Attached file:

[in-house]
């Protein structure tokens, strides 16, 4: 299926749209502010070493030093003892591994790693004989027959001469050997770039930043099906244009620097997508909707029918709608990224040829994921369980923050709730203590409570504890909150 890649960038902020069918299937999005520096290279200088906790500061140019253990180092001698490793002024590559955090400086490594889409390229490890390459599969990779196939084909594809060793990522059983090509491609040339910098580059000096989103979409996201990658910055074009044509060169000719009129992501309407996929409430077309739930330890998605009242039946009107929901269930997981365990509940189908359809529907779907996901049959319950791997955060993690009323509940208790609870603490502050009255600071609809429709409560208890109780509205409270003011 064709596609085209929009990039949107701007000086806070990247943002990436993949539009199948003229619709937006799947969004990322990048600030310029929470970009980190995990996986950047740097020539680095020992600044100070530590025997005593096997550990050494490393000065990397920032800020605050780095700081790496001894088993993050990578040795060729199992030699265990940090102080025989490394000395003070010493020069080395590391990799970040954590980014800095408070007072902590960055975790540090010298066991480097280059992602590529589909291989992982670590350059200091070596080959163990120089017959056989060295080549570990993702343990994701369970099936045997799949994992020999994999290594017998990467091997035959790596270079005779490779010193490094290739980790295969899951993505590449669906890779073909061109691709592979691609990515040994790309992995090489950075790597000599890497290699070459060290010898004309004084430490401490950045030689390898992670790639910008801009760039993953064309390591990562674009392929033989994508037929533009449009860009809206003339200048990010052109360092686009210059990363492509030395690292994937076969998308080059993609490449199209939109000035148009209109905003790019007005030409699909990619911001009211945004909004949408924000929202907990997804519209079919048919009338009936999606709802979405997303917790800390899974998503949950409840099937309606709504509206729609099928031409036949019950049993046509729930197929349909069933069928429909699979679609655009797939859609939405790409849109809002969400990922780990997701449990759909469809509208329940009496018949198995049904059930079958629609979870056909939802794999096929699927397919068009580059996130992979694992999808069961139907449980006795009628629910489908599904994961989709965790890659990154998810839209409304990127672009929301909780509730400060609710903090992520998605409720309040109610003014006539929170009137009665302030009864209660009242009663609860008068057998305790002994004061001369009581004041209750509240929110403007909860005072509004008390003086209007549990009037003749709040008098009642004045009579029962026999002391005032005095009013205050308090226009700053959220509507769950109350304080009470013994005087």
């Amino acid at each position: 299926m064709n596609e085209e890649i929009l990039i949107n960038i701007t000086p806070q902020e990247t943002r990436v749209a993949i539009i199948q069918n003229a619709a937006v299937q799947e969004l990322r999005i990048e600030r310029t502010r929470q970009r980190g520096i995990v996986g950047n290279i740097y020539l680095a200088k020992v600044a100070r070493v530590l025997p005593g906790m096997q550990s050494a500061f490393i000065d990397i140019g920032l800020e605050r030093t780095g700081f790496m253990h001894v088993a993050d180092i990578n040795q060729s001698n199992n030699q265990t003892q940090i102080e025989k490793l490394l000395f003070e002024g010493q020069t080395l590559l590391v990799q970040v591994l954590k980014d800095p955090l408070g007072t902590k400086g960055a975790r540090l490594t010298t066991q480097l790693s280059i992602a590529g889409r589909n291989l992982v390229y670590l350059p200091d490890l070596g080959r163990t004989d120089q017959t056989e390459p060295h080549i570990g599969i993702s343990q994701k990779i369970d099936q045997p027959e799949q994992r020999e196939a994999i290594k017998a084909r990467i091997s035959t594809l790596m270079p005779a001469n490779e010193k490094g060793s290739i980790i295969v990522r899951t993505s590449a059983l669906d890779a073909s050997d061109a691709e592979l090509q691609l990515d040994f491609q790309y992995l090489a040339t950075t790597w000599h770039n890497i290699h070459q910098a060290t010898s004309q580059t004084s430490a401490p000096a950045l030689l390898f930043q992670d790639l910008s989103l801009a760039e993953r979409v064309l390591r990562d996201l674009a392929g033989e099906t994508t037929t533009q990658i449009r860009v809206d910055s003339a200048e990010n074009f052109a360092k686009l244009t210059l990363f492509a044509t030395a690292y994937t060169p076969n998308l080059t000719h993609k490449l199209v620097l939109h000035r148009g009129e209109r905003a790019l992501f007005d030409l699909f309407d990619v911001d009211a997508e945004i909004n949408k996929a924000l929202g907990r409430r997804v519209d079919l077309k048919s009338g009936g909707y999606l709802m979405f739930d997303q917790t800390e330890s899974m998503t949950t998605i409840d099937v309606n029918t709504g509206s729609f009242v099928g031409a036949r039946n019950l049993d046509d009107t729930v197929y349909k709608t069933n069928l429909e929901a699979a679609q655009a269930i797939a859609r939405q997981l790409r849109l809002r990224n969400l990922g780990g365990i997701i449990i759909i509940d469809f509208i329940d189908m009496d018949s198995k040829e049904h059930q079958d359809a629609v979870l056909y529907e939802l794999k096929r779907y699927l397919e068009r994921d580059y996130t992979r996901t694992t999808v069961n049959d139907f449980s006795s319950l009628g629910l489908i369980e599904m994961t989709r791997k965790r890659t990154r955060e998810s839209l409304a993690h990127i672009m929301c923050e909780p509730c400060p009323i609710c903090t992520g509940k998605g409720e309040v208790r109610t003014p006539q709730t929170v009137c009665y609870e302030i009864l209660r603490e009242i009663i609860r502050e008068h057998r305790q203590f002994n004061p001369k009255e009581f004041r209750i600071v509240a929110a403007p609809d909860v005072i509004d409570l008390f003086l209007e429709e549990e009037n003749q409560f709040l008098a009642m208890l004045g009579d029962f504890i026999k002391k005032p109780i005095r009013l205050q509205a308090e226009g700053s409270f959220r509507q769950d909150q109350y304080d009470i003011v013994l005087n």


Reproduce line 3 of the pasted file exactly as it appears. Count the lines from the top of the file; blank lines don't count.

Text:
């Amino acid at each position: 299926m064709n596609e085209e890649i929009l990039i949107n960038i701007t000086p806070q902020e990247t943002r990436v749209a993949i539009i199948q069918n003229a619709a937006v299937q799947e969004l990322r999005i990048e600030r310029t502010r929470q970009r980190g520096i995990v996986g950047n290279i740097y020539l680095a200088k020992v600044a100070r070493v530590l025997p005593g906790m096997q550990s050494a500061f490393i000065d990397i140019g920032l800020e605050r030093t780095g700081f790496m253990h001894v088993a993050d180092i990578n040795q060729s001698n199992n030699q265990t003892q940090i102080e025989k490793l490394l000395f003070e002024g010493q020069t080395l590559l590391v990799q970040v591994l954590k980014d800095p955090l408070g007072t902590k400086g960055a975790r540090l490594t010298t066991q480097l790693s280059i992602a590529g889409r589909n291989l992982v390229y670590l350059p200091d490890l070596g080959r163990t004989d120089q017959t056989e390459p060295h080549i570990g599969i993702s343990q994701k990779i369970d099936q045997p027959e799949q994992r020999e196939a994999i290594k017998a084909r990467i091997s035959t594809l790596m270079p005779a001469n490779e010193k490094g060793s290739i980790i295969v990522r899951t993505s590449a059983l669906d890779a073909s050997d061109a691709e592979l090509q691609l990515d040994f491609q790309y992995l090489a040339t950075t790597w000599h770039n890497i290699h070459q910098a060290t010898s004309q580059t004084s430490a401490p000096a950045l030689l390898f930043q992670d790639l910008s989103l801009a760039e993953r979409v064309l390591r990562d996201l674009a392929g033989e099906t994508t037929t533009q990658i449009r860009v809206d910055s003339a200048e990010n074009f052109a360092k686009l244009t210059l990363f492509a044509t030395a690292y994937t060169p076969n998308l080059t000719h993609k490449l199209v620097l939109h000035r148009g009129e209109r905003a790019l992501f007005d030409l699909f309407d990619v911001d009211a997508e945004i909004n949408k996929a924000l929202g907990r409430r997804v519209d079919l077309k048919s009338g009936g909707y999606l709802m979405f739930d997303q917790t800390e330890s899974m998503t949950t998605i409840d099937v309606n029918t709504g509206s729609f009242v099928g031409a036949r039946n019950l049993d046509d009107t729930v197929y349909k709608t069933n069928l429909e929901a699979a679609q655009a269930i797939a859609r939405q997981l790409r849109l809002r990224n969400l990922g780990g365990i997701i449990i759909i509940d469809f509208i329940d189908m009496d018949s198995k040829e049904h059930q079958d359809a629609v979870l056909y529907e939802l794999k096929r779907y699927l397919e068009r994921d580059y996130t992979r996901t694992t999808v069961n049959d139907f449980s006795s319950l009628g629910l489908i369980e599904m994961t989709r791997k965790r890659t990154r955060e998810s839209l409304a993690h990127i672009m929301c923050e909780p509730c400060p009323i609710c903090t992520g509940k998605g409720e309040v208790r109610t003014p006539q709730t929170v009137c009665y609870e302030i009864l209660r603490e009242i009663i609860r502050e008068h057998r305790q203590f002994n004061p001369k009255e009581f004041r209750i600071v509240a929110a403007p609809d909860v005072i509004d409570l008390f003086l209007e429709e549990e009037n003749q409560f709040l008098a009642m208890l004045g009579d029962f504890i026999k002391k005032p109780i005095r009013l205050q509205a308090e226009g700053s409270f959220r509507q769950d909150q109350y304080d009470i003011v013994l005087n």